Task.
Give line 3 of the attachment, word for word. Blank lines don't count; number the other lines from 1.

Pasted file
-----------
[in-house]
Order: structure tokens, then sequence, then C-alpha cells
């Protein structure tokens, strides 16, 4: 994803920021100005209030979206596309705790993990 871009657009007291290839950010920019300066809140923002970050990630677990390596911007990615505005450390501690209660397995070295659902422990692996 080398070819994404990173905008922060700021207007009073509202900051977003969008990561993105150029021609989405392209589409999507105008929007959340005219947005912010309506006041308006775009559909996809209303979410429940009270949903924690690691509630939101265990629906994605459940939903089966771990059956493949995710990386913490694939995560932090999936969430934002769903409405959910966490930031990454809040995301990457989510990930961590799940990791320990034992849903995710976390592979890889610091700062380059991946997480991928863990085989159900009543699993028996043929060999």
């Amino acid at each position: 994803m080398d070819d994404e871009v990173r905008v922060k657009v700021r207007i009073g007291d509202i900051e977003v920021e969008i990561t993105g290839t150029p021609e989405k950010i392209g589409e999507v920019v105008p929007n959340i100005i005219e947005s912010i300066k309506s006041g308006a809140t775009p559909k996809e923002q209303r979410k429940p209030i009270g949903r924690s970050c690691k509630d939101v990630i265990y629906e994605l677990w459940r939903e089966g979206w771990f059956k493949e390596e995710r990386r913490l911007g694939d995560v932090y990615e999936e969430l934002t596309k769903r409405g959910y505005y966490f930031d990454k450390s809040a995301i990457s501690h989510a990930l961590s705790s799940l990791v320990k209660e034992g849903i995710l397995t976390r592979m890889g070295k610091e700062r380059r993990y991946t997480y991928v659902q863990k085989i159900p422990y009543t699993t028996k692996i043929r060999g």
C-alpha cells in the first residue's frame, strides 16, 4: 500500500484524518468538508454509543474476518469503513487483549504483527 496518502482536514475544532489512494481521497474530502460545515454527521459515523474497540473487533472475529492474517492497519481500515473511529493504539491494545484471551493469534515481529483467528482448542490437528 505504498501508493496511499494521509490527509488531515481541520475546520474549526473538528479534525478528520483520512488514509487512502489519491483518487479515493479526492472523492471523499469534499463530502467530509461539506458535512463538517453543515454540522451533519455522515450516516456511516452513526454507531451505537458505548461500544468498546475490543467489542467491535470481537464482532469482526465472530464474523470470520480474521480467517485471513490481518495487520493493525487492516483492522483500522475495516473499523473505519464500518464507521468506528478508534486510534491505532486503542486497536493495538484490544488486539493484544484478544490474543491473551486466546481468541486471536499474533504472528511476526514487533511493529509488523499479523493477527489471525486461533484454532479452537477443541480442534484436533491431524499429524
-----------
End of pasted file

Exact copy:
């Protein structure tokens, strides 16, 4: 994803920021100005209030979206596309705790993990 871009657009007291290839950010920019300066809140923002970050990630677990390596911007990615505005450390501690209660397995070295659902422990692996 080398070819994404990173905008922060700021207007009073509202900051977003969008990561993105150029021609989405392209589409999507105008929007959340005219947005912010309506006041308006775009559909996809209303979410429940009270949903924690690691509630939101265990629906994605459940939903089966771990059956493949995710990386913490694939995560932090999936969430934002769903409405959910966490930031990454809040995301990457989510990930961590799940990791320990034992849903995710976390592979890889610091700062380059991946997480991928863990085989159900009543699993028996043929060999």